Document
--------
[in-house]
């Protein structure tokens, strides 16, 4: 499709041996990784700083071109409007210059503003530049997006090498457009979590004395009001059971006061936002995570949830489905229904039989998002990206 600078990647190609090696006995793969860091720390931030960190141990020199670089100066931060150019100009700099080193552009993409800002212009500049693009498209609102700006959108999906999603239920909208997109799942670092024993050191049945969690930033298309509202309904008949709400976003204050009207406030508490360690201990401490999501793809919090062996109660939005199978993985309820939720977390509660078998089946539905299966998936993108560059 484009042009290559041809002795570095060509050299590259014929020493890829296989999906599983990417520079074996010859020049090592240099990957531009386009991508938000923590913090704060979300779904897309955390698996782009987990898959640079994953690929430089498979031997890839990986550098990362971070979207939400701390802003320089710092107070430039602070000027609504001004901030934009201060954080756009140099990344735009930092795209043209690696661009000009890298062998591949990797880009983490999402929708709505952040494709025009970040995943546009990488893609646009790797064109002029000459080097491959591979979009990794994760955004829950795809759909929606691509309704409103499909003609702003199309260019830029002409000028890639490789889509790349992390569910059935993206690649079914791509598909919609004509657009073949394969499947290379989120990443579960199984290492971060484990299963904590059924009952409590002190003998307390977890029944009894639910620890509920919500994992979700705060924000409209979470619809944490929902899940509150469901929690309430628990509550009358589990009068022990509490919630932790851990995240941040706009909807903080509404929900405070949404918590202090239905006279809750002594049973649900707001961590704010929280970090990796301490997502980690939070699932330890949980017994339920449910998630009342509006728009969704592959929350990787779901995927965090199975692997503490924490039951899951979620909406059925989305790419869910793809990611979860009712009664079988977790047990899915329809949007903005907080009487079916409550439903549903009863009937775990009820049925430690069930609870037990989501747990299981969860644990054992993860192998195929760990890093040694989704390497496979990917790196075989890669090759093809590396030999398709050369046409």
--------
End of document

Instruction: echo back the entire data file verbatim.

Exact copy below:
[in-house]
């Protein structure tokens, strides 16, 4: 499709041996990784700083071109409007210059503003530049997006090498457009979590004395009001059971006061936002995570949830489905229904039989998002990206 600078990647190609090696006995793969860091720390931030960190141990020199670089100066931060150019100009700099080193552009993409800002212009500049693009498209609102700006959108999906999603239920909208997109799942670092024993050191049945969690930033298309509202309904008949709400976003204050009207406030508490360690201990401490999501793809919090062996109660939005199978993985309820939720977390509660078998089946539905299966998936993108560059 484009042009290559041809002795570095060509050299590259014929020493890829296989999906599983990417520079074996010859020049090592240099990957531009386009991508938000923590913090704060979300779904897309955390698996782009987990898959640079994953690929430089498979031997890839990986550098990362971070979207939400701390802003320089710092107070430039602070000027609504001004901030934009201060954080756009140099990344735009930092795209043209690696661009000009890298062998591949990797880009983490999402929708709505952040494709025009970040995943546009990488893609646009790797064109002029000459080097491959591979979009990794994760955004829950795809759909929606691509309704409103499909003609702003199309260019830029002409000028890639490789889509790349992390569910059935993206690649079914791509598909919609004509657009073949394969499947290379989120990443579960199984290492971060484990299963904590059924009952409590002190003998307390977890029944009894639910620890509920919500994992979700705060924000409209979470619809944490929902899940509150469901929690309430628990509550009358589990009068022990509490919630932790851990995240941040706009909807903080509404929900405070949404918590202090239905006279809750002594049973649900707001961590704010929280970090990796301490997502980690939070699932330890949980017994339920449910998630009342509006728009969704592959929350990787779901995927965090199975692997503490924490039951899951979620909406059925989305790419869910793809990611979860009712009664079988977790047990899915329809949007903005907080009487079916409550439903549903009863009937775990009820049925430690069930609870037990989501747990299981969860644990054992993860192998195929760990890093040694989704390497496979990917790196075989890669090759093809590396030999398709050369046409």